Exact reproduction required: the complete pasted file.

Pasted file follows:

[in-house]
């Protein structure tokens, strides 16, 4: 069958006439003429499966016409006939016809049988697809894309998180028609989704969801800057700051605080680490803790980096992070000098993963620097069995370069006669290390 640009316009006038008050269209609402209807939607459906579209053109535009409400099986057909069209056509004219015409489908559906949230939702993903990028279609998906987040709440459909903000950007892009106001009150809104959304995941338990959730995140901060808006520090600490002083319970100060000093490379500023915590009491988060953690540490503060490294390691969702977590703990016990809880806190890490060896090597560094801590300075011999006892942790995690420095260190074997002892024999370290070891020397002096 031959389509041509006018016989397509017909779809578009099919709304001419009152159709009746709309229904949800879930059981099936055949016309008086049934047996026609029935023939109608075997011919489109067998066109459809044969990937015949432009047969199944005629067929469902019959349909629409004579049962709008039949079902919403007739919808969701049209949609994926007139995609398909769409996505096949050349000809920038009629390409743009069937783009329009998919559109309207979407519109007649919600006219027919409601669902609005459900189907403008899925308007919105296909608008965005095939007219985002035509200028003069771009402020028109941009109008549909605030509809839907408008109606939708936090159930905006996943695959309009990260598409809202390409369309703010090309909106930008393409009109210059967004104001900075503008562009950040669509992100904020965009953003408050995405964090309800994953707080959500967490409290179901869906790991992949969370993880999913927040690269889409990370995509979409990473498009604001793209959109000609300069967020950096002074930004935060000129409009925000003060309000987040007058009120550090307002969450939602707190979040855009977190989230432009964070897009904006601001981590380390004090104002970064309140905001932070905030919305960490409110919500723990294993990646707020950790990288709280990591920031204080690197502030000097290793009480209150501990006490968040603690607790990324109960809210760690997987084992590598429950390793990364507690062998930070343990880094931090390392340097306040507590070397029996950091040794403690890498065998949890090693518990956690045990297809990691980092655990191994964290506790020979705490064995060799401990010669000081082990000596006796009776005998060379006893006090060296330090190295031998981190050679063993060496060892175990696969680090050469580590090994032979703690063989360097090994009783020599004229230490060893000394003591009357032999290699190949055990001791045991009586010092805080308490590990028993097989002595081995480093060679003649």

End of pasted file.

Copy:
[in-house]
């Protein structure tokens, strides 16, 4: 069958006439003429499966016409006939016809049988697809894309998180028609989704969801800057700051605080680490803790980096992070000098993963620097069995370069006669290390 640009316009006038008050269209609402209807939607459906579209053109535009409400099986057909069209056509004219015409489908559906949230939702993903990028279609998906987040709440459909903000950007892009106001009150809104959304995941338990959730995140901060808006520090600490002083319970100060000093490379500023915590009491988060953690540490503060490294390691969702977590703990016990809880806190890490060896090597560094801590300075011999006892942790995690420095260190074997002892024999370290070891020397002096 031959389509041509006018016989397509017909779809578009099919709304001419009152159709009746709309229904949800879930059981099936055949016309008086049934047996026609029935023939109608075997011919489109067998066109459809044969990937015949432009047969199944005629067929469902019959349909629409004579049962709008039949079902919403007739919808969701049209949609994926007139995609398909769409996505096949050349000809920038009629390409743009069937783009329009998919559109309207979407519109007649919600006219027919409601669902609005459900189907403008899925308007919105296909608008965005095939007219985002035509200028003069771009402020028109941009109008549909605030509809839907408008109606939708936090159930905006996943695959309009990260598409809202390409369309703010090309909106930008393409009109210059967004104001900075503008562009950040669509992100904020965009953003408050995405964090309800994953707080959500967490409290179901869906790991992949969370993880999913927040690269889409990370995509979409990473498009604001793209959109000609300069967020950096002074930004935060000129409009925000003060309000987040007058009120550090307002969450939602707190979040855009977190989230432009964070897009904006601001981590380390004090104002970064309140905001932070905030919305960490409110919500723990294993990646707020950790990288709280990591920031204080690197502030000097290793009480209150501990006490968040603690607790990324109960809210760690997987084992590598429950390793990364507690062998930070343990880094931090390392340097306040507590070397029996950091040794403690890498065998949890090693518990956690045990297809990691980092655990191994964290506790020979705490064995060799401990010669000081082990000596006796009776005998060379006893006090060296330090190295031998981190050679063993060496060892175990696969680090050469580590090994032979703690063989360097090994009783020599004229230490060893000394003591009357032999290699190949055990001791045991009586010092805080308490590990028993097989002595081995480093060679003649």